Periphery

 uKhahlamba-Drakensberg Park, South Africa

It’s not so easy to get around South Africa without a car. The distances are long and — for once! — underpopulated, with lots of empty space. There are minibus taxis that run to various towns, but they’re infrequent. Long-distance buses run maybe once a day. And even if you get to a town, the interesting places to stay all tend to be well outside of it, requiring odd transfers. Take the Drakensberg, for instance. The places to stay don’t even have proper addresses, since they’re some 15-20 km out of town! There’s a backpacker-oriented bus that runs throughout the country, but it doesn’t run every day, it’s expensive and you may have to pay even more for a connecting shuttle, and without a car, you’re basically trapped at the accommodation they take you to.

That’s not to say that it can’t be enjoyable, though. The Drakensberg range, spanning a whole bunch of national parks, has scenery that rivals the Simien Mountains in Ethiopia in its grandeur. Reaching the northern end after a spectacular bus ride through large-scale farmland, I was stunned by the Amphitheatre, an 8 km cliff wall rising suddenly and dramatically from the rolling hills. The eponymous backpackers’ lodge I stayed at there was a lovely retreat, complete with 10 km of its own walking trails on their estate. Seeing the morning, afternoon, and evening light on the rugged Amphitheatre walls, then the Milky Way at night, was a great way to pass the time, and I spent nearly two days idle there just enjoying the atmosphere without doing any real activities.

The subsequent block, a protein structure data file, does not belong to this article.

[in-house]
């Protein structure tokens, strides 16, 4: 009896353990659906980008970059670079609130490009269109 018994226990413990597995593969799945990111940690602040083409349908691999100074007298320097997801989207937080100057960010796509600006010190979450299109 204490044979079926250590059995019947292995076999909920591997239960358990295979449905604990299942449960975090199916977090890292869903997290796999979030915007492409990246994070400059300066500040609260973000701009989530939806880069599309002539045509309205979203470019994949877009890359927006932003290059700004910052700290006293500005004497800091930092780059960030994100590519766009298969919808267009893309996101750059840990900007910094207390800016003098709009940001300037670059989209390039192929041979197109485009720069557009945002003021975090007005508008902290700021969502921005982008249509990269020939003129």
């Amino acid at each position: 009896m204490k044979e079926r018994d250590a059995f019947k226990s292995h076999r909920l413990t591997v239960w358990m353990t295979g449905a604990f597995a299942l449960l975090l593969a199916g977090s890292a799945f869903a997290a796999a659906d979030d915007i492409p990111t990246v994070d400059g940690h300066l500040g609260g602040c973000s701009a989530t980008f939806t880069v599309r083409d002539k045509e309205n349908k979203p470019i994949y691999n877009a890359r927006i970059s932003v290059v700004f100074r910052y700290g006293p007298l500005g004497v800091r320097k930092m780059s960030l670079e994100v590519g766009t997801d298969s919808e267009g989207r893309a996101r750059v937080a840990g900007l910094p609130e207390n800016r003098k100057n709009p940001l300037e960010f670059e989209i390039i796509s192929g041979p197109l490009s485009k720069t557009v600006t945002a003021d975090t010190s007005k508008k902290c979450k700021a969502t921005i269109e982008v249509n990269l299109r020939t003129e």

Grouping up with others who had a rental car, getting to the trailhead of the Sentinel Peak hike involved a spectacular drive already, up a gravel road barely adequate for a 2×4 sedan. And of course, the hike itself was even more beautiful, hugging the side of a giant peak, peering down on the very, very green valley below. Sadly, the Tugela Falls, supposedly the second-tallest waterfall in the world, was but a mere piddle blowing away in the wind due to the extreme drought that’s ongoing.

The last part of the hike involved a harrowing climb up (and down) two seemingly endless chain ladders, amid high winds. I can’t possibly fathom ever doing that in poor weather, and as someone mildly afraid of heights, even in good conditions I don’t think I’d want to repeat the experience! But the reward of getting to the top was pretty great: a beautiful plateau, the end of which is the top of another waterfall, with a splendid view of the Devil’s Tooth formation.

The scenery is wonderful and all, but one thing I’m lamenting is how little interaction I get with locals: being so far away town without a car really has its disadvantages. But the few times I went through towns, I got a small glimpse of life out in the rural areas. Again, it’s a little jarring: there are towns with leafy-green streets, stately houses, and yards, which are surrounded by beautiful farmland, and fancy farm-fresh goods and sustainability initiatives are advertised on the side of the road. These towns tend to be all or mostly white, and it’s virtually indistinguishable from parts of Canada — might as well be the Okanagan. Then you’ve got more working-class towns, where it’s mostly black with a smattering of white, and you see plenty of people dressed in farm clothes, farm supplies and vehicles being sold, and people buzzing around the supermarket.